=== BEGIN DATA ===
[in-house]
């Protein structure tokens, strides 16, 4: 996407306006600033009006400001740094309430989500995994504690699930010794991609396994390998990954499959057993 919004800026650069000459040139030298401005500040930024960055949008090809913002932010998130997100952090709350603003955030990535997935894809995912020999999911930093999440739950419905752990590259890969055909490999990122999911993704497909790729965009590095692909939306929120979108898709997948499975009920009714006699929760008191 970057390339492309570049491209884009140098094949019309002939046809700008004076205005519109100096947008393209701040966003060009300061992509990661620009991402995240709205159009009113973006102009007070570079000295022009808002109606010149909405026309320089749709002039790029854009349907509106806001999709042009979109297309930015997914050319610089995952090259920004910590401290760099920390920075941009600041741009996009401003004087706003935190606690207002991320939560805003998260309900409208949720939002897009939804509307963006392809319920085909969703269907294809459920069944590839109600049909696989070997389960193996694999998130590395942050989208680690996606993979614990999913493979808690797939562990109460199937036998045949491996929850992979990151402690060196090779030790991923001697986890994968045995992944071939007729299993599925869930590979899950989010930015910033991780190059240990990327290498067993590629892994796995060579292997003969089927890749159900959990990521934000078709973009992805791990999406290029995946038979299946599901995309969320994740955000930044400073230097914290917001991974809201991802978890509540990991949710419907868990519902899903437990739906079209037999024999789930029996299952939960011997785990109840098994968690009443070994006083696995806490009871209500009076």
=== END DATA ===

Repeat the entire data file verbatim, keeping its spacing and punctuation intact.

[in-house]
């Protein structure tokens, strides 16, 4: 996407306006600033009006400001740094309430989500995994504690699930010794991609396994390998990954499959057993 919004800026650069000459040139030298401005500040930024960055949008090809913002932010998130997100952090709350603003955030990535997935894809995912020999999911930093999440739950419905752990590259890969055909490999990122999911993704497909790729965009590095692909939306929120979108898709997948499975009920009714006699929760008191 970057390339492309570049491209884009140098094949019309002939046809700008004076205005519109100096947008393209701040966003060009300061992509990661620009991402995240709205159009009113973006102009007070570079000295022009808002109606010149909405026309320089749709002039790029854009349907509106806001999709042009979109297309930015997914050319610089995952090259920004910590401290760099920390920075941009600041741009996009401003004087706003935190606690207002991320939560805003998260309900409208949720939002897009939804509307963006392809319920085909969703269907294809459920069944590839109600049909696989070997389960193996694999998130590395942050989208680690996606993979614990999913493979808690797939562990109460199937036998045949491996929850992979990151402690060196090779030790991923001697986890994968045995992944071939007729299993599925869930590979899950989010930015910033991780190059240990990327290498067993590629892994796995060579292997003969089927890749159900959990990521934000078709973009992805791990999406290029995946038979299946599901995309969320994740955000930044400073230097914290917001991974809201991802978890509540990991949710419907868990519902899903437990739906079209037999024999789930029996299952939960011997785990109840098994968690009443070994006083696995806490009871209500009076």